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World Rabies Day

Road map for the combat of zoonoses in India

World Rabies Day
September 8th, 2007
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VPH Activities in AP

The Animal Birth Control (ABC) Programme at Help in Suffering, Jaipur.


Emerging Zoonoses





Prevention & Control



The great monument, the Charminar of Hyderabad, AP, India was constructed between 1591 to 1593 by Mohd. Quli Qutbshah to commemorate the ceasation of a natural outbreak of plague in man.

Plague is an acute, febrile disease of rodents and other animals caused by infection with Yersinia pestis. It is normally present among wild rodents and is accidentally transmitted to human beings by flea-bite, or inhalation.

Plague occurs in 2 different epidemic forms.

Urban plague - which is maintained in urban rat population

Sylvatic plague - which is maintained in wilderness

Plague as a biological weapon

Plague was also used as a potential bio-terrorist agent in wars against China, Soviet Union.

Intentional dessimination of plague bacillus by an aerosol route was used as a biological weapon. Releasing plague infested fleas in populated areas also caused outbreakes of plague. Aeriolisation of plague bacillus was also attempted. The size of outbreak depends on the characters of the strain, quantity of the biological agent used, environmental conditions and methods of aereolisation. Symptoms begin 1-6 days after the exposure and people die quickly following onset of symptoms. Bubonic menifestations may be absent.


Yersinia pestis is a gram-negative, small, non-motile cocco- bacillus measuring about 1.5 X 0.7 um. It is capsulated and shows bipolar staining resembling a safety pin.

Rat flea - Xenopsylla cheopis, X austia, X brasilliensis and Pulex irritants ingest blood containing plague bacilli from the diseased rat. The bacilli multiply in the gut of the flea. When the rat dies the fleas leave the body of the rat and attack another rat, and the cycle continues.

The flea may bite human beings. The person who is bitten by the infective flea may develop plague.


Plague bacillus enters the body by the bite of infected flea they multiply rapidly and cause lymphadinitis with subsequent symptoms.

(1)Patients develop symptoms of bubonic plague 2-8 days after the bite of a flea. There is sudden onset of fever, chills and weakness. The glands are swollen and painful. The buboes most typically develop in groin, axella or cervical region. Bubos are about 1 - 10 cm in diametre and the skin is red in color. They are extremely tender, non-fluctuent and hot with considerable surrounding odema. Death of digits and nose may occur in advanced cases and derived the name black death.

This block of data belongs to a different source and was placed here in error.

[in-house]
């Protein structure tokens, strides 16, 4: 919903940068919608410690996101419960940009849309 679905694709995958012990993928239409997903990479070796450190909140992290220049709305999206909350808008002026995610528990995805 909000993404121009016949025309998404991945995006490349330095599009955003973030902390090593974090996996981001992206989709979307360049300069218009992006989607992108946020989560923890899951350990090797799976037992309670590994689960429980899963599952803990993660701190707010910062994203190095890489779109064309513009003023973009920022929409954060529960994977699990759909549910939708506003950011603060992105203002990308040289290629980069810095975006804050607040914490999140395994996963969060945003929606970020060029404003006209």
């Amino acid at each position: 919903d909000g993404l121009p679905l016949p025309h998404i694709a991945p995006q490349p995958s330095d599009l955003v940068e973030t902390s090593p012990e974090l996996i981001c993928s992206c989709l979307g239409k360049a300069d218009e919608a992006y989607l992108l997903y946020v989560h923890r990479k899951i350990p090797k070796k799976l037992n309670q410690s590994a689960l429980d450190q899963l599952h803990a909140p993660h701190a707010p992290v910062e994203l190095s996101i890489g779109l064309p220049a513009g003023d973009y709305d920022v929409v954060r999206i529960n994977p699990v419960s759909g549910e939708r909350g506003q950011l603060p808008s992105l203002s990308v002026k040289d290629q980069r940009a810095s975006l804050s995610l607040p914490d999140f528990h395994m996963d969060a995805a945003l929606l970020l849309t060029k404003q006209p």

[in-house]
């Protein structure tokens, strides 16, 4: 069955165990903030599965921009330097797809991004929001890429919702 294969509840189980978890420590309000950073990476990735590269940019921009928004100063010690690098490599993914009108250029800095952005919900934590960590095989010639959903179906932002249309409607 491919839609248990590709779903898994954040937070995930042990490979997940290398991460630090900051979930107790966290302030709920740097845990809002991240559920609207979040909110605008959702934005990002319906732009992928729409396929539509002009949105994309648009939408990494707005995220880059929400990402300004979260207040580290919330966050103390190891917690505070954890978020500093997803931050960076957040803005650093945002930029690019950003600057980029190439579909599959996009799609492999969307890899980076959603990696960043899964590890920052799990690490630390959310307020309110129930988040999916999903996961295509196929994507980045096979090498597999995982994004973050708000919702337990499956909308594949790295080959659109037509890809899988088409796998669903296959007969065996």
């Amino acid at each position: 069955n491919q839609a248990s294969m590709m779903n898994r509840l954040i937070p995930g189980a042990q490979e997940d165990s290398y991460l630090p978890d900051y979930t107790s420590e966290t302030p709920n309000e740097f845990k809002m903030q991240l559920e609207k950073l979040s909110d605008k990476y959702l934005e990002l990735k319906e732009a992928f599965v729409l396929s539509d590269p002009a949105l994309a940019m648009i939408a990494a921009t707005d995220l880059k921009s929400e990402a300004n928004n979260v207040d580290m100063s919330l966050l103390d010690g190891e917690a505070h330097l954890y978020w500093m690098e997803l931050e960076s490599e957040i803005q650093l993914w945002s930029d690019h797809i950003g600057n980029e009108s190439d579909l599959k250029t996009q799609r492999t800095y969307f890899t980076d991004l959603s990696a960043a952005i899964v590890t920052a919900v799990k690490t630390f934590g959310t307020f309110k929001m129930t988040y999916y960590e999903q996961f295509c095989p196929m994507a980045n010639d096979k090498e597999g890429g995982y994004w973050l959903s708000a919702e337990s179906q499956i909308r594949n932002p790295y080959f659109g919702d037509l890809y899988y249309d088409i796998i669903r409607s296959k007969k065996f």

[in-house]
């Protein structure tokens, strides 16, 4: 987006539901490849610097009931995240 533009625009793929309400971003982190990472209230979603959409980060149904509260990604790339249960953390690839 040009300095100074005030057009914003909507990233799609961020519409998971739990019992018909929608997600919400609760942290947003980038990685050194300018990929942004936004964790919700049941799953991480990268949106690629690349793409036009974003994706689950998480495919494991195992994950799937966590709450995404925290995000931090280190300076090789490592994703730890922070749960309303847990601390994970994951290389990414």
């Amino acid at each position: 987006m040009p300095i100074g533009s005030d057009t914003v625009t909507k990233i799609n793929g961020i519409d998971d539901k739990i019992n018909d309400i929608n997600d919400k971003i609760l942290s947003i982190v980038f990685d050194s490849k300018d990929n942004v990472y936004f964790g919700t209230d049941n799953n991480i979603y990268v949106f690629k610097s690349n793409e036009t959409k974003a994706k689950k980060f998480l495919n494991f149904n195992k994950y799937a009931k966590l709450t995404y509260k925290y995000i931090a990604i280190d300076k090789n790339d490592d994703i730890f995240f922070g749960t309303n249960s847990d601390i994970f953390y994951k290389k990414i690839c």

Septicaemic plague

It usually arises secondary to Bubonic plague. Septicaemic plague may lead to dessiminated intravascular coagulation, necrosis of small vessels and blood tinged skin lesions.

Pneumonic plague

It is caused due to inhalation of the organisms in the aerosols. It involves the lungs and is chracterised by temperature, malaise and respiratory symptoms. This can occur as a consequence of Bubonic or septicaemic plague or can be aquired through air-borne route during close contact with Pnuemonic plague patients. As a consequence of biological weaponisation or handling the culture in the laboratory pneumonic plague can also occur


Sudden appearance of large number of patients with fever cough, shortness of breath, chest pain and fulminent course leading to death suggest the possibility of pneumonic plague. Bubo formation occurs in natural transmissions. Haemoptisis (blood coming from lungs through mouth) strongly suggest plague.

Bubo aspirates, blood and sputum should be collected and sent for laboratory diagnosis. Microscopically on wayson's rapid staining, the bipolar stained bacteria are diagnostic of plague. Fluorescent antibody testing also gives positive reaction.

Y pestis can be cultured on blood agar, macconkys-agar and can be identified by appropriate laboratory methods.


Control in human beings

A patient with plague must be kept in isolation for 72 hours after antibiotic treatment is started. When there are lot of dead rats(ratfalls) plague should be suspected.

Control of Fleas

Control of fleas with disinfectents like 10% DDT or 3% BHC or 0.5% malathyon.

Control of rats

Mass destruction of rats by anti-rodent drugs like zincphosphate, veraphrin and improving general sanitation.

Control by vaccination

Halfkins vaccine will give protection against bubonic plague and not against pneumonic plague. Two doses given at an interval of 7-14 days will give protection for about 6 months commencing from the 7th day after the second injection. Boosters are recommended every 6 months.

Doctors , nurses, microbiologists and all other health workers actively conneccted with plague work should take tetracyclin 500mg every 6 hrs for 5 days.

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